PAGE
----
The flyweight fighter on a winning streak. He’s incessantly cocky and with annoying amount of ego and confidence. He bounces about shadow boxing and telling everyone how skilled he is and even more importantly, to him, how good looking he is. This pint sized pocket rocket still pulls the girls with three ladies on his arm dotting over him from the side lines. One of them is Joan Sims the Carry On Queen. And of course, if again you are of a certain age, Bill Owen is the household name of Compo from Last of the Summer Wine, the long running comedy saga.

Kid Curtis (Robert Beatty)
The main event and the top fight on the nights card is Kid Curtis. He had been big time. He’s won the title, crowned the champ. However it had broken him. The young Eddie asks him “It must’ve been terrific, winning the title an’ that. How did it feel?” to which Kid Curtis replies “I don’t know how it felt. It was a week before I could remember my own name…“. A few fights later, all lost, he had hit rock bottom. Retired at 29! He’d lost the love of his life, his wife Peg (Bernadette O’Farrell). It wasn’t due to him losing, it was down to him not quitting. In his head he was making a come back to win her back!

Verdict

I will flippantly say it has some common ground in similar style to Robert Wise’s incredible, The Set Up (1949). With it’s focus firmly on the fighters getting ready to enter the arena. Anyone who’s watched The Set-Up will know it’s not on that level. But don’t be fooled with it’s at times comic approach, it will come around and bite you. It has some deep insight into the darker side of the boxing trade, especially for that era. It took me by surprise how very aware of thing’s like concussion, with the brain smashing around inside the skull, being punch drunk, sight loss and the other dangers associated with the tough sport. There’s also the gangster and hoodlums element. Them using their power to rig matches with fear and intimation. Even cheating and promoter politics get a little look at. With all that, there’s a lot of fun to be had spotting all the actors you may of seen in something before. With club owner and master of ceremonies being the one and only Sid James who has a running cigar joke going. Check the beautiful Kay Kendall and the devious Eddie Byrne too. For a fan of British films and a love of boxing dramas I thoroughly enjoyed this but as I forewarned it’s not all good times and laughs and can sucker punch on the darker side when it wants too.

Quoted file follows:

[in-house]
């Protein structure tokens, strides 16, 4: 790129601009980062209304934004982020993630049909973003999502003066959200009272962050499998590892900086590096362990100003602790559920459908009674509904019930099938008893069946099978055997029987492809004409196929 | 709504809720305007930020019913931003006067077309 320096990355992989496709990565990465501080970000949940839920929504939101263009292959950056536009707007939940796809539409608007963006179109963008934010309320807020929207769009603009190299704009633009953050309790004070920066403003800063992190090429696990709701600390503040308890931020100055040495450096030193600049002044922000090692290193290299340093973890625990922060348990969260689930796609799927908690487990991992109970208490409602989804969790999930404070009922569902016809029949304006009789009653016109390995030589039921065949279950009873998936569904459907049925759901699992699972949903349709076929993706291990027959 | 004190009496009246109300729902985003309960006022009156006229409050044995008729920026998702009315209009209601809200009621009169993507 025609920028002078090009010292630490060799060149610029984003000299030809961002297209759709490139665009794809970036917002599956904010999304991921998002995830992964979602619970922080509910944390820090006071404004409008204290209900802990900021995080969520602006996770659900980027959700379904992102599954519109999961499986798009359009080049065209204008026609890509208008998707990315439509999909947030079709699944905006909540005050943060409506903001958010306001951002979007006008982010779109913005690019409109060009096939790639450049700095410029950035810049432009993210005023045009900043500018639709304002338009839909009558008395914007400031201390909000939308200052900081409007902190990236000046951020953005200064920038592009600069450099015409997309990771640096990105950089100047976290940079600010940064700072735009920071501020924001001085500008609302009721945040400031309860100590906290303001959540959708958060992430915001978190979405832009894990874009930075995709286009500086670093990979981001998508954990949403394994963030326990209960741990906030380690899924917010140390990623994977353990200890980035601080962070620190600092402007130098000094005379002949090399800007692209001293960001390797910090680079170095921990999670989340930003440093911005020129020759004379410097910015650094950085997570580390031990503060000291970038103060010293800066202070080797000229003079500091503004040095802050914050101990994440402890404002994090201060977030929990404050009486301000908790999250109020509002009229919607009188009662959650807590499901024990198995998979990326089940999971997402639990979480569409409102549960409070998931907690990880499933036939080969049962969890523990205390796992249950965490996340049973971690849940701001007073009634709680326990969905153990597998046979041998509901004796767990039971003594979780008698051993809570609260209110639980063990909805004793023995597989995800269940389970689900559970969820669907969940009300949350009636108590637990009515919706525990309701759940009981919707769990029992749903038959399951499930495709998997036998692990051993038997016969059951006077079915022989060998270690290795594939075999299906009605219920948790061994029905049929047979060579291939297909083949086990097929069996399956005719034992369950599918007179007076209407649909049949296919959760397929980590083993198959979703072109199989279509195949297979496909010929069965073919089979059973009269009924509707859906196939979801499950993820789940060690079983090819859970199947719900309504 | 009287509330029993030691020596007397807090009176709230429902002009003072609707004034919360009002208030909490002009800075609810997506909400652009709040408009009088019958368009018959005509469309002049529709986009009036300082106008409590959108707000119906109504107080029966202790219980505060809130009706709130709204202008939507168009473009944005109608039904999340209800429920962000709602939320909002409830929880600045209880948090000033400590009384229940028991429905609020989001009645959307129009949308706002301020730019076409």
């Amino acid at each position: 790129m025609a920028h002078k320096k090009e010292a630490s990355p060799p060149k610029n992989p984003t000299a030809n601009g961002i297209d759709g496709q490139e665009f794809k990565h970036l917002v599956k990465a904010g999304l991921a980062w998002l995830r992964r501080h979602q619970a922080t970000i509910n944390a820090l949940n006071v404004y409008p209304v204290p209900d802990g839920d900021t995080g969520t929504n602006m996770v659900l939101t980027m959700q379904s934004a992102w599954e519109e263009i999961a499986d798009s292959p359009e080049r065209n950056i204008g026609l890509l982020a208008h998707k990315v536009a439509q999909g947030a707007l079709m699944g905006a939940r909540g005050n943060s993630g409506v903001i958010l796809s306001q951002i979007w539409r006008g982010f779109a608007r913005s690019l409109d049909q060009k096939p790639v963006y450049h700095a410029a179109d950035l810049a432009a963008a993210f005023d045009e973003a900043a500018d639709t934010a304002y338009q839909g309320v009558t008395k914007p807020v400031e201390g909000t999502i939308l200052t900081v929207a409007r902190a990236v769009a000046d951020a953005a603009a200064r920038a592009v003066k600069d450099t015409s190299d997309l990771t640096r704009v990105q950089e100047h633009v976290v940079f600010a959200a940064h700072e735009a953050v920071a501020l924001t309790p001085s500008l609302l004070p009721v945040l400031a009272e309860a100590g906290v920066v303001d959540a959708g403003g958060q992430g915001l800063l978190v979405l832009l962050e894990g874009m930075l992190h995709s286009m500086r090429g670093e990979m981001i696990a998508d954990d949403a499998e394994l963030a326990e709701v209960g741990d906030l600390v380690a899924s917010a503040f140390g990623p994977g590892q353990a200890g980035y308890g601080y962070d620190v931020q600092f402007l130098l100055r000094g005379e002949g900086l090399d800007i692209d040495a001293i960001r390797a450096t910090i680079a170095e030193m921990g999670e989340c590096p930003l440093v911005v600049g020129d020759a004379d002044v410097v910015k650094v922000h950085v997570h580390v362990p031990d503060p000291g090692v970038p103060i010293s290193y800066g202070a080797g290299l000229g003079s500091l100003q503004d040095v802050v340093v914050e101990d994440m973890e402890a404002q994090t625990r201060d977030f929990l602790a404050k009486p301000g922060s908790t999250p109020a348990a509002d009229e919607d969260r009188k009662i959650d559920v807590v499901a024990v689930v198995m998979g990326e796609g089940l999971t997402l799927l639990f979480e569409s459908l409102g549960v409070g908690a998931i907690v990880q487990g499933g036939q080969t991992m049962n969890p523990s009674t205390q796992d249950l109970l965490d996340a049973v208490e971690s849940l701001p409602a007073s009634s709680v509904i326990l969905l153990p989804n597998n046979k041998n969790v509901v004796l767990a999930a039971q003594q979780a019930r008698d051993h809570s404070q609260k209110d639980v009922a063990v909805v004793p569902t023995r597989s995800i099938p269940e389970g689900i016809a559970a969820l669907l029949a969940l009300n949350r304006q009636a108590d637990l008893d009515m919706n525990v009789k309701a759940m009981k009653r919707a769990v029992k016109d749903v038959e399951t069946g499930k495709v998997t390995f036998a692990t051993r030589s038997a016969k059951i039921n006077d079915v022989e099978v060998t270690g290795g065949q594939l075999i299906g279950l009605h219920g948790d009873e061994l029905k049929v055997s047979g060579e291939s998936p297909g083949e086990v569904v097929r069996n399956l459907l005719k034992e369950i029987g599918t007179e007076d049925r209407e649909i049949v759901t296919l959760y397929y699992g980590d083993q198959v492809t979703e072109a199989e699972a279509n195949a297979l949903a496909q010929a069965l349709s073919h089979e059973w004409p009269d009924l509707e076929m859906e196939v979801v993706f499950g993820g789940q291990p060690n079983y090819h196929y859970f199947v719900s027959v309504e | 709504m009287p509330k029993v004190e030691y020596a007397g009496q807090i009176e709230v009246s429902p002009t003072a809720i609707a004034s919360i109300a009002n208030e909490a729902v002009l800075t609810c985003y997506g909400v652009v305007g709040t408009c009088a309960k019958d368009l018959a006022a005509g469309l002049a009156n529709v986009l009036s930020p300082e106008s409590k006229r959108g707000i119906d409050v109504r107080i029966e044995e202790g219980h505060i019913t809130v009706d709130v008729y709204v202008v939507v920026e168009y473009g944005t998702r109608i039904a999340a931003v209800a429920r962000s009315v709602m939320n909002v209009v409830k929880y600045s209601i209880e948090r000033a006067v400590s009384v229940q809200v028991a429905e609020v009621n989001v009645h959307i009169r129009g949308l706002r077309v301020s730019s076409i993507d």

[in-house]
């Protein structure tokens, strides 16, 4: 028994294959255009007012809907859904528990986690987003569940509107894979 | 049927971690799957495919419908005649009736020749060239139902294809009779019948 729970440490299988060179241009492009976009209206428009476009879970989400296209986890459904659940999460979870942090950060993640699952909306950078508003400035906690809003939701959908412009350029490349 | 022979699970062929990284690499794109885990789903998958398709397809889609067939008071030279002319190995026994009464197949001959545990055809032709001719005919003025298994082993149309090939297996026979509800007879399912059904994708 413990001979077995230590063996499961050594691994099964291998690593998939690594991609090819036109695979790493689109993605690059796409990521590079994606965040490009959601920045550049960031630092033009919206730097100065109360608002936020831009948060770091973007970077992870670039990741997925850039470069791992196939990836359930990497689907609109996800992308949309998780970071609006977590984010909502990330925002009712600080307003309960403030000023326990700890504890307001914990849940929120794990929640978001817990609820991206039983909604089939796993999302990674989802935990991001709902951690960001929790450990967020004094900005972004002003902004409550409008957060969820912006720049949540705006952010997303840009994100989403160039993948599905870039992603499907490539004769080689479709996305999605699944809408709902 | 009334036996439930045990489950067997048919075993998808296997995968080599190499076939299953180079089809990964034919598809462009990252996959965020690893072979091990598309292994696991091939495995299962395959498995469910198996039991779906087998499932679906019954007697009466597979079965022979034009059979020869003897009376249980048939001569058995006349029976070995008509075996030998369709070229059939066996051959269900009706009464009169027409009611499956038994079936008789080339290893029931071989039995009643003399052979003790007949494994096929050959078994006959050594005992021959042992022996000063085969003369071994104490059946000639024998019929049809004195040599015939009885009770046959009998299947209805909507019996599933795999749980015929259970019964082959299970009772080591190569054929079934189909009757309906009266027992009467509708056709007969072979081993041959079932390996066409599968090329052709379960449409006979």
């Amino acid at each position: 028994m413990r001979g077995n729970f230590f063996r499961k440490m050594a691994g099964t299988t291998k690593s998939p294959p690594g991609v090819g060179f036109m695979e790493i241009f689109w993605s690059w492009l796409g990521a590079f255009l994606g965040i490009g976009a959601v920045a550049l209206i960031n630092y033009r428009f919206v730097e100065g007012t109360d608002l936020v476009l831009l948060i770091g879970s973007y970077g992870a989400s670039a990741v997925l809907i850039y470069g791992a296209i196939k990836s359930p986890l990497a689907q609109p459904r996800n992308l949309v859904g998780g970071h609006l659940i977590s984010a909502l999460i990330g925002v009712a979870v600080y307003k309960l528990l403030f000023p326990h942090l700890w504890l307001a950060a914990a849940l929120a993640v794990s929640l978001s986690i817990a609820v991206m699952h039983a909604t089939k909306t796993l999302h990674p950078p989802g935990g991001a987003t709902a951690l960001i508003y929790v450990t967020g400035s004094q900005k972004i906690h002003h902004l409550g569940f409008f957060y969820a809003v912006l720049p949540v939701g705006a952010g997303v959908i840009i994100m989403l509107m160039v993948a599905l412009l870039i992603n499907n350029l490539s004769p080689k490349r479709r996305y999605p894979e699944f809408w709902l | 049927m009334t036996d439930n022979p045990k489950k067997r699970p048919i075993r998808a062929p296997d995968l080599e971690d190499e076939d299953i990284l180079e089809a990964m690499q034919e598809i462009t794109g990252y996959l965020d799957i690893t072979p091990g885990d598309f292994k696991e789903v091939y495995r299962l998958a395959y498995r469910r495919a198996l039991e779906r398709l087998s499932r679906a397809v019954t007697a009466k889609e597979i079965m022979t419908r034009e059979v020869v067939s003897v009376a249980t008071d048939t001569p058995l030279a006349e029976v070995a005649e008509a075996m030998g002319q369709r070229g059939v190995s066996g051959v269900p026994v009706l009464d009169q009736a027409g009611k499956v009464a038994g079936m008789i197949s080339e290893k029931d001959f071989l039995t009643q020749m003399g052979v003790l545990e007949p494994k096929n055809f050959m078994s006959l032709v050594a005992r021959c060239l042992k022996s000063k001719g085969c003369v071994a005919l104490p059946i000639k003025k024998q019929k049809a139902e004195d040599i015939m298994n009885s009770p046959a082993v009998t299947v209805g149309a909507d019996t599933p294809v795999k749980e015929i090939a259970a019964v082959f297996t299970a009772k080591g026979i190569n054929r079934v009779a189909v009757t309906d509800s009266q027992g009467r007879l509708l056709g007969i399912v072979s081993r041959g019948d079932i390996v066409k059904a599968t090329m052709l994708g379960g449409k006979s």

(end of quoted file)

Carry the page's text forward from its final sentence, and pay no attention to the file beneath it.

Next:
Wolfman’s score card comes in with an unanimous win for Basil and his team with 7.5/10

The Killer That Stalked New York (1950) I’ll Take Some Noir Virus Over The Real Deal!

Haha yes I’m still alive! What with all the crazy COVID-19 Coronavirus bubbling out of every orifice around the world it only seems apt to do a review about the Noir virus. I mean a virus within a Noir. Yes Smallpox gets the Film-Noir treatment and just check out that fantastically dramatic title, The Killer That Stalked New York!!! Continue reading

The Entertainer (1960) That Saucy Seaside Comic Sir Laurence Olivier

The Entertainer (1960) Archie Rice (Laurence Olivier)tony richardson movie poster

Come along and sing-along with me. Here we go. “Oh, I do like to be beside the seaside. Oh, I do like to be beside the sea. Oh, I do like to stroll along the prom, prom, prom where the brass bands play tiddley-om-pom-pom.

The old British seaside holiday traditions. Bucket and spades, chips in cones, fairground rides, annoying seagulls and Punch and Judy puppet shows. Beauty competitions, cheeky postcards, sticks of bright coloured rock and of course a saucy joke telling comic. Meet Archie Rice (Laurence Olivier) our music-hall stage performer. The gap toothed smiling painted face man with a whole arsenal of well seasoned innuendos ready to fire off from his repertoire. Continue reading

The Whisperers (1967) Bleak Tap Dripping In Kitchen Sink Drama

The Whisperers (1967) Bryan Forbes Edith Evans poster

My task of trying to go into a movie with as little knowledge as humanly possible can bring up some real surprises. I’d seen the above poster and was convinced that was Richard Attenborough poking his head around the door. It does look like him? Doesn’t it? I knew it was directed by Bryan Forbes. I’d loved Seance On A Wet Afternoon and The Angry Silence. Both Dickie films with Forbes connections. Hey! he never turned up. Now I know, no disrespect, that it’s Edith Evans tentatively peering through the chain latched door.